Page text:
The federal and NSW governments have responded to the growing outbreak in Greater Sydney by agreeing to provide a combined $5.1 billion in COVID-19 disaster payments for businesses and individuals who have been affected by the lockdown. The funding commitment is based on expectations that the lockdown will be extended by at least four weeks.
Prime Minister Scott Morrison says it is in the national interest to increase the financial support, given the severity of the Sydney outbreak, while Premier Gladys Berejiklian says the package will encourage compliance with lockdown rules.
A summary of the stimulus payments are as follows:
- “Disaster” payments for individuals who have lost more than 20 hours work a week will be increased from $500 to $600. For those working less than 20 hours, payments will rise from $325 to $375 a week.
- Payroll subsidies of between $1500 and $10,000 a week for businesses with turnovers of up to $50 million that have suffered a fall of 30% over a two-week equivalent period in 2019.
- Reductions or deferrals for various state charges and taxes and an eviction moratorium for tenants unable to pay rent due to the lockdown.
The Victorian Government has attacked the support given to Sydney, arguing it is receiving special treatment:
The Victorian government eviscerated Mr Morrison as a “disgrace” for an alleged “double standard” in how the federal government responds to lockdowns.
“Victorians are rightly sick and tired of having to beg for every scrap of support from the federal government,” a state government spokesperson told The New Daily on Tuesday evening.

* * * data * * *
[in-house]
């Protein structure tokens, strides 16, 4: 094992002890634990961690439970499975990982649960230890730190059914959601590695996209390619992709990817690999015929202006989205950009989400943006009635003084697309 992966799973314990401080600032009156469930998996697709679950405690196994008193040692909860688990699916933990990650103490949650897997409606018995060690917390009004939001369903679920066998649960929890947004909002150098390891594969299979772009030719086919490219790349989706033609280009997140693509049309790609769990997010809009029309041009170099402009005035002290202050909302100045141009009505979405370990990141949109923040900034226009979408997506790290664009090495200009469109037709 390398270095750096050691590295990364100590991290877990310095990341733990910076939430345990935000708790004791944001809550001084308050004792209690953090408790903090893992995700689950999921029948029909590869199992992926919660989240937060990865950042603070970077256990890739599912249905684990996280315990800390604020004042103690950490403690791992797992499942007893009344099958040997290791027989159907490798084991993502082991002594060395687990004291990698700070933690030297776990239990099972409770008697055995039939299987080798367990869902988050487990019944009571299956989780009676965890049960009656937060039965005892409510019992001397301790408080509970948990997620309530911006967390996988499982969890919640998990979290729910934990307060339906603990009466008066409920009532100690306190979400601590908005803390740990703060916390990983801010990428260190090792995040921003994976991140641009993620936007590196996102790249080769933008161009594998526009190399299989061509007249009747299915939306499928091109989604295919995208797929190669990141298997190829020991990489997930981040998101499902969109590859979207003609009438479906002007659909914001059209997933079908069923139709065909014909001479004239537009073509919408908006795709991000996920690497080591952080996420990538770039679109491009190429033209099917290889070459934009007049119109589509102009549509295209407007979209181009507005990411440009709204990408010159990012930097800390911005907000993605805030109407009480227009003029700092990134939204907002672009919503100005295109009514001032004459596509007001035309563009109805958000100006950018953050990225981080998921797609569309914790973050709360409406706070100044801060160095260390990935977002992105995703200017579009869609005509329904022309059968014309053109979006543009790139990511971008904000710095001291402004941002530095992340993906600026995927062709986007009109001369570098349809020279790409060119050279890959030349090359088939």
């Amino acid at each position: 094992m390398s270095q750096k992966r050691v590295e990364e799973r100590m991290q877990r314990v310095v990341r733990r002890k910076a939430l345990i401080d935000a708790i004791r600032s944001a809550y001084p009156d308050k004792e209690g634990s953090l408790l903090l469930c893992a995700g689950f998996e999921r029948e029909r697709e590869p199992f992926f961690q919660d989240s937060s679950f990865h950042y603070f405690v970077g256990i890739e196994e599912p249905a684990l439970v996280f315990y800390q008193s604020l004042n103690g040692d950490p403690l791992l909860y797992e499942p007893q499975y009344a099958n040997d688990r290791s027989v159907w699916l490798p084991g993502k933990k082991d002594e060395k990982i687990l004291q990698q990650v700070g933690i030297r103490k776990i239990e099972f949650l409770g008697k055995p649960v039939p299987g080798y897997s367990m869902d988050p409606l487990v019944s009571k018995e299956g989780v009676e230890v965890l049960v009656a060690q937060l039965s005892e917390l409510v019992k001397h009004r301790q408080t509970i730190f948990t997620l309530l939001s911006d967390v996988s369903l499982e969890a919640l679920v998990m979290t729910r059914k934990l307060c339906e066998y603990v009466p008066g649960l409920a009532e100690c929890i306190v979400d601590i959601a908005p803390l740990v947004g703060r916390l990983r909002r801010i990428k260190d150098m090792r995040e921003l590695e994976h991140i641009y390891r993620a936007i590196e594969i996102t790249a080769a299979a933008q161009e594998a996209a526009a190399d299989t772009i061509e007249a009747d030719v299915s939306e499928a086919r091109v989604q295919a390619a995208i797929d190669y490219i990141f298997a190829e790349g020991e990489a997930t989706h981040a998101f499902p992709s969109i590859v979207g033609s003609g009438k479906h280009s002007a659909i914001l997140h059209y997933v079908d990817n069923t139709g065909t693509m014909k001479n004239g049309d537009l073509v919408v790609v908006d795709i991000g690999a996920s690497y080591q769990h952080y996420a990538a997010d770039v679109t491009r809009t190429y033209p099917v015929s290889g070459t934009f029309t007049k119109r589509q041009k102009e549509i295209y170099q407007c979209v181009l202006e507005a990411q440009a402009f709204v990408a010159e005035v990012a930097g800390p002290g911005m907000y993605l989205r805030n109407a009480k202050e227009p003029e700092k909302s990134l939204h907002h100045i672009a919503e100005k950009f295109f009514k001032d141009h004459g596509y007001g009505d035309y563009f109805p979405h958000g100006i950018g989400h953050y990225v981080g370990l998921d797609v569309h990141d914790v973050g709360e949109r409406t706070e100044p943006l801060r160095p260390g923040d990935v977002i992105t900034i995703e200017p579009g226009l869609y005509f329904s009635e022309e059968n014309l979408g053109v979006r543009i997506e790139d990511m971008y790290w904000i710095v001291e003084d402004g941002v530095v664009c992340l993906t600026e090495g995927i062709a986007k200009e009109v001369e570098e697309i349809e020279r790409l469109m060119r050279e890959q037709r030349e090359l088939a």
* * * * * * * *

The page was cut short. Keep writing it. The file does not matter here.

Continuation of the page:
“It shouldn’t take a crisis in Sydney for the Prime Minister to take action”…
“We had to shame the federal government into doing their job and providing income support for Victorian workers when we battled the Delta strain earlier this year. Their position at the time was a disgrace,” the statement read.
Let’s get a few things straight. Victorians received the lion’s share of the nation’s JobKeeper payments and JobSeeker Coronavirus Supplements last year during its long 14-week lockdown. So it was very well supported by the federal government and Australian taxpayers. These supports are not available to Sydney this time around, therefore necessitating this new support package.
Victoria’s two lockdowns this year have been short and sharp (one week and two weeks) and it received the same assistance as NSW did over its first two weeks of lockdown.
Obviously with Sydney’s lockdown now extending well beyond two weeks (most likely to six weeks), it is only right that it receives a similar support package that was provided to Victoria last year during its 14-week lockdown.
If either city fails then the nation fails. It’s as simple as that.
The new financial support package for NSW is unambiguously good policy from an economic and social perspective. The Victorian Government should stop paying petty political games.